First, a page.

Chemical Restraints and Patient Rights: an Ethical Issue

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In a secure psychiatric ward a psychotic patient has abruptly become violent shortly after his last scheduled dose of Ativan. It is three in the morning and the night shift nurse has a decision to make. Should she wake up the psychiatrist and request that he come and assess the patient, or should she administer the PRN medication of Zyprexa that the physician had previously authorized in the patient's chart? According to a strict interpretation of the published HCFA rules, chemical restraints or inappropriate use of medication is defined as "A medication used to control behavior or to restrict the patient's freedom of movement and is not a standard treatment for the patient's medical or psychological condition." It goes on to specifically mention that this would specifically include "No PRN orders" (Federal Register, 1999). If the nurse were to administer the Zyrexa in addition to the scheduled dose of Ativan, she would be using a form of chemical restraint and thus be trampling on the patient's rights. According to protocol, this could only be done if the patient was observed by a physician within an hour of the dispensing of the drug. Yet, how is one able to control the situation otherwise? Where do the rights of the patient as defined by law end and right of the clinicians to observe safety for them and the patient begin? It is a difficult question.

The moral considerations in this situation can have two directions. On one hand, there is the right of the patient to be protected from unnecessary chemical restraint by the use of multiple anti-psychotic drugs in various combinations that would result in him being totally in the control of the clinicians responsible for this care and therapy. On the other hand, those very clinicians have their own rights to protection from violence, as well as being able to discharge their duty to prevent the patient doing harm to himself. Balancing these two seemingly opposing moral directions can be tricky. The border of where the patient's rights end and true therapy begins is difficult to define. Morally, one can justify chemical restraint when the patient is capable of harming themselves or others; yet how that is determined, and who determines it, is critical. It would also be morally murky to shoot the patient full of drugs simply because they have become a behavioral nuisance and it would make the life of the attending nurse much easier.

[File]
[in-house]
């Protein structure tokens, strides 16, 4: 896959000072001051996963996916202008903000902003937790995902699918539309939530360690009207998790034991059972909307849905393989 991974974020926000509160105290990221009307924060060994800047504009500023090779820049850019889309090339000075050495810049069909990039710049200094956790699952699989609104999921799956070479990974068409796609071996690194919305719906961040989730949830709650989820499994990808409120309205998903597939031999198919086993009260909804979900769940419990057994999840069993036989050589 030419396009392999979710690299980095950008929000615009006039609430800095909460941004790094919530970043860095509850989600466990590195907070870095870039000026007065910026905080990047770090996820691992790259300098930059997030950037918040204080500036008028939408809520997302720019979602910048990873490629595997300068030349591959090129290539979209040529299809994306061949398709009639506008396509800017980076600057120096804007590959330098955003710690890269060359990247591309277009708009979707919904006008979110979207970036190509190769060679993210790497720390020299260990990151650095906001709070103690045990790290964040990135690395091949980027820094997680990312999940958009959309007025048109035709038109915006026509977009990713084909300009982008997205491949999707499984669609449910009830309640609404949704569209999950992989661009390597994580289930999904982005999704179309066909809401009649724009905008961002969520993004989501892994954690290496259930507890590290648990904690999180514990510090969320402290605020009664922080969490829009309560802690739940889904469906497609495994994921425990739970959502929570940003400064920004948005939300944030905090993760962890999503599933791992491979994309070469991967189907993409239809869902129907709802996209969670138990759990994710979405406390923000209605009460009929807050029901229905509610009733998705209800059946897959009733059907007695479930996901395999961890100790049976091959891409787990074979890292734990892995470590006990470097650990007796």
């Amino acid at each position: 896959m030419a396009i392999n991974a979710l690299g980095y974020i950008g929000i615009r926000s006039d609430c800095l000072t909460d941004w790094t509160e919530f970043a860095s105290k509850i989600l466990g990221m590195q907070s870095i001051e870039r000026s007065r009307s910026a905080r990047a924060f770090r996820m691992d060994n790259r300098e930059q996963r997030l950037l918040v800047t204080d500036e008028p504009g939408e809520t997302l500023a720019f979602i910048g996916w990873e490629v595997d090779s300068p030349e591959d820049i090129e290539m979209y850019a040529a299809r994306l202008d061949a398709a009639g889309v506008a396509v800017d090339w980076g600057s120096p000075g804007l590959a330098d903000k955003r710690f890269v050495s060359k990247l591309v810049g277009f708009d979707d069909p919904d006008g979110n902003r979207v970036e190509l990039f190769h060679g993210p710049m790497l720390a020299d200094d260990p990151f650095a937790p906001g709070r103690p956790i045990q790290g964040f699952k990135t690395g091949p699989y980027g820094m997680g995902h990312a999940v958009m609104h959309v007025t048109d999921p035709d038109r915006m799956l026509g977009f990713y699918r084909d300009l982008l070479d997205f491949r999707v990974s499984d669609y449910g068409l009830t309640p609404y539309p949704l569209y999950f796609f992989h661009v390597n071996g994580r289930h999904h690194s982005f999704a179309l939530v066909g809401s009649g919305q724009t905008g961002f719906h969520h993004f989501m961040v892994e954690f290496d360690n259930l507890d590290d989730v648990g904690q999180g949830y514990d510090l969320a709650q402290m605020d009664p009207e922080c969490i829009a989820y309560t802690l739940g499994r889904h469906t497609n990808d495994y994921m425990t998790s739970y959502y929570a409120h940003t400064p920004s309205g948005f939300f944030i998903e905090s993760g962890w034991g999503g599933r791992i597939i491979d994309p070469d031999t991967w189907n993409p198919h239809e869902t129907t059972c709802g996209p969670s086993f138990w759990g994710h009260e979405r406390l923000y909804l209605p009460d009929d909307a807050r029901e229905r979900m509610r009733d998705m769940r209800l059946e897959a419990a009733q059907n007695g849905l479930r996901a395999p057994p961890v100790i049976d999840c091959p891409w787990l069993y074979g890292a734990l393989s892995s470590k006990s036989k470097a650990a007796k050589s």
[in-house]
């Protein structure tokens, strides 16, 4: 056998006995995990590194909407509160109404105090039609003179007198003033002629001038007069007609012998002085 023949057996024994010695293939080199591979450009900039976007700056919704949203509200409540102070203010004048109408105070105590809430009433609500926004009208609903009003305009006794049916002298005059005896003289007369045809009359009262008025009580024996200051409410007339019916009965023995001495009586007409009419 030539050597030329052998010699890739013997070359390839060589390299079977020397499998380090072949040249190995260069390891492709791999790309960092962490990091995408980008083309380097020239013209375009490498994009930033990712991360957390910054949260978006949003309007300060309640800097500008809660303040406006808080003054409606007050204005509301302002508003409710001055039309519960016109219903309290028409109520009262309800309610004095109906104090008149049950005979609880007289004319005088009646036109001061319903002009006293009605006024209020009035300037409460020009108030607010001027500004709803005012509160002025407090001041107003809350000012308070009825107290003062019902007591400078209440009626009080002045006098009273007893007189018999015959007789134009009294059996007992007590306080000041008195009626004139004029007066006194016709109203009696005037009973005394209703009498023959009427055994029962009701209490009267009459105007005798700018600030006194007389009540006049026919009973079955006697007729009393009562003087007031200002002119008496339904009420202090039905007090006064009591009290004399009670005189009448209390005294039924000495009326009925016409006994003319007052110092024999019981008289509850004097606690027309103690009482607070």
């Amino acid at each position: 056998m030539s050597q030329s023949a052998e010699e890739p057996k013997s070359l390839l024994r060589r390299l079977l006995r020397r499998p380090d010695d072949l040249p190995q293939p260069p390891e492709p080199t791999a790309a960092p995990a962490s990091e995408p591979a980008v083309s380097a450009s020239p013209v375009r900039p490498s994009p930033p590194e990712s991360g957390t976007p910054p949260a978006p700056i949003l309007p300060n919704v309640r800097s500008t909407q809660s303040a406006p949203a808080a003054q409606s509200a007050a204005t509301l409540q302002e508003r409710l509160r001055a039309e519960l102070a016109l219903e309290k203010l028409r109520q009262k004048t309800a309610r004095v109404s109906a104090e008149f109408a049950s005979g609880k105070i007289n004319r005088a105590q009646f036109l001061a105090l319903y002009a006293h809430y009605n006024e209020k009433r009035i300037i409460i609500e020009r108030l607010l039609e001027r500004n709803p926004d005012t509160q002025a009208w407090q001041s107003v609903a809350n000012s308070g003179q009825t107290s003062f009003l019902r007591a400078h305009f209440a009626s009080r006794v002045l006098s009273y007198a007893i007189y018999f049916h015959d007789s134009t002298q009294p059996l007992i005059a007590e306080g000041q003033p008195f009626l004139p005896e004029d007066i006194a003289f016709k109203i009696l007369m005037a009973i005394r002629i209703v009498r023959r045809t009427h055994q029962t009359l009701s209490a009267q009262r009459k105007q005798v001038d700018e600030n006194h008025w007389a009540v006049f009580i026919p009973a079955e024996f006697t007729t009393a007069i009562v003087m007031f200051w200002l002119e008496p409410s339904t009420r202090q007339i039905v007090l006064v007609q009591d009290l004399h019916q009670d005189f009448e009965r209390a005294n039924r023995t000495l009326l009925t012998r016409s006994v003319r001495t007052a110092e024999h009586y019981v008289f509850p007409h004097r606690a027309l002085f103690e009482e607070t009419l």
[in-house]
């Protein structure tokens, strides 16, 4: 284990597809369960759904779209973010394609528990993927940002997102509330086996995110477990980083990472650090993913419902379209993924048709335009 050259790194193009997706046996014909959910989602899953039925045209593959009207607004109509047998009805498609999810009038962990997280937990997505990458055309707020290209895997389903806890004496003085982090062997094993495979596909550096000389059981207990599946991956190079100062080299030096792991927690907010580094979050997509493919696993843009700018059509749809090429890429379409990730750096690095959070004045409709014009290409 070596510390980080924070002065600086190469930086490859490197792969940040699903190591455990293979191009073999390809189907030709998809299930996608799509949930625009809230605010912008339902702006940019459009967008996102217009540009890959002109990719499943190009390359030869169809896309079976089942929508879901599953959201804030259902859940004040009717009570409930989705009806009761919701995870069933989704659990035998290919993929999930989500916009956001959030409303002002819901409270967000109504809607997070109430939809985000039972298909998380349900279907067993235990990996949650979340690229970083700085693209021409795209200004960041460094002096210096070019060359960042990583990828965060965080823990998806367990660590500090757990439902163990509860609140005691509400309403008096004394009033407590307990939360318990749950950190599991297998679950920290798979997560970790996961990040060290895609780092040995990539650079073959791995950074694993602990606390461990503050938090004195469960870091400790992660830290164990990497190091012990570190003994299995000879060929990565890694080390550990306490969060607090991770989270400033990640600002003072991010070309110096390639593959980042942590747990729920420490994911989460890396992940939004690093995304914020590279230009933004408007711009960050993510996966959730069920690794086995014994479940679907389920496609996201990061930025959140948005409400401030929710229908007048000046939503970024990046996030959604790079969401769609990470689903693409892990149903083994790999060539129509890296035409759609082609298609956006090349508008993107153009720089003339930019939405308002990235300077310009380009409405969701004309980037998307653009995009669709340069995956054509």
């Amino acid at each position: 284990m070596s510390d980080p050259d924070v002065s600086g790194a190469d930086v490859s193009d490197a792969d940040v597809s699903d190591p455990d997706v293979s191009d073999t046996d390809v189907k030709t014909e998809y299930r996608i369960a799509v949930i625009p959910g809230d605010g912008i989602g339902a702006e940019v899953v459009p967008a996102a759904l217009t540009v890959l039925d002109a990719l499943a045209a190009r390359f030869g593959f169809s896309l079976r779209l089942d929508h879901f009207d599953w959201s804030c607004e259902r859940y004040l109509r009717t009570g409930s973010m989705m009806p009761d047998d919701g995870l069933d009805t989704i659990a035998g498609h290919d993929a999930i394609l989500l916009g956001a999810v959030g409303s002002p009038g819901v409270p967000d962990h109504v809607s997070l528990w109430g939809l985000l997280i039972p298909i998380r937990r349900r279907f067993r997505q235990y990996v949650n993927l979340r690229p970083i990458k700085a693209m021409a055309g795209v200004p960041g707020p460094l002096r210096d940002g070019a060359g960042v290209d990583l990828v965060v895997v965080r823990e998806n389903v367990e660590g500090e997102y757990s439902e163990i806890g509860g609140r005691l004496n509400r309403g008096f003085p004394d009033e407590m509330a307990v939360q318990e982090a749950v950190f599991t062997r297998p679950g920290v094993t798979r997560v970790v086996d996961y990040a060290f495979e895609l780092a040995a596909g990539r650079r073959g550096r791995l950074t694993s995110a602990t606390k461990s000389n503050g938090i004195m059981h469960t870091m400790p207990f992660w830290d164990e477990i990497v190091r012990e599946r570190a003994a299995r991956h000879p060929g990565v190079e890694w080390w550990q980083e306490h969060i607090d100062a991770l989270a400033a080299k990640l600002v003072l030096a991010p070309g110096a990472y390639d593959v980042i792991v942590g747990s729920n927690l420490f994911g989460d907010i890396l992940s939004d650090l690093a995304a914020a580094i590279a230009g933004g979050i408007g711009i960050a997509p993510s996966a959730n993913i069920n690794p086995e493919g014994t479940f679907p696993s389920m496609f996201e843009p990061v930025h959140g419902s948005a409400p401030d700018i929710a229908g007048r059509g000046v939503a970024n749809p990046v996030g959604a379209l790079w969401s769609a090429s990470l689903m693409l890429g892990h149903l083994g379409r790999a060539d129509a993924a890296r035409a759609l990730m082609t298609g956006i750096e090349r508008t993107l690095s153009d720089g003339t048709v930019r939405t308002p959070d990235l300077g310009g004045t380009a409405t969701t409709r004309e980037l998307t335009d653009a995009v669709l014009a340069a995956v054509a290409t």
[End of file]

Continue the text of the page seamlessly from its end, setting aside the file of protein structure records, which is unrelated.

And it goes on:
This complicated situation has become much more difficult since the passage of law in 1998 called "Restraint and Seclusion: HCFA Rules for Hospitals". To understand its impact, one must understand the circumstances that prompted its hurried passage. In the 1980's there were a flurry of reports associated with the death of patients in restraints throughout the United States. A major Connecticut newspaper, the Courant, undertook an investigation that documented 23 deaths within an eleven month period from 1997 to 1998 (Weiss, 1998). A major public uproar ensued that resulted in enormous pressure on politicians to immediately produce results that would alleviate the issue. The resulting hastily assembled legislation; "Restraint and Seclusion: HCFA Rules for Hospitals", caused a sensation in the national psychiatric hospital community. The new rules specified, among other things, that any patient put in restraints had to be seen within one hour of doing so by a psychiatrist (Moore, 1999). Many small rural hospitals could not comply because such a physician was not within an hour's reach. The American Hospital Association sued to halt the new rules, but lost in the courts. Before the new law, it was possible for a registered nurse to make legal decisions regarding restraints; now this was forever lost. It rapidly became obvious that if the strict application of these new regulations would result in a paralysis of the existing system. The solution around this came in the form of the PRN order which allowed chemical as opposed to physical...
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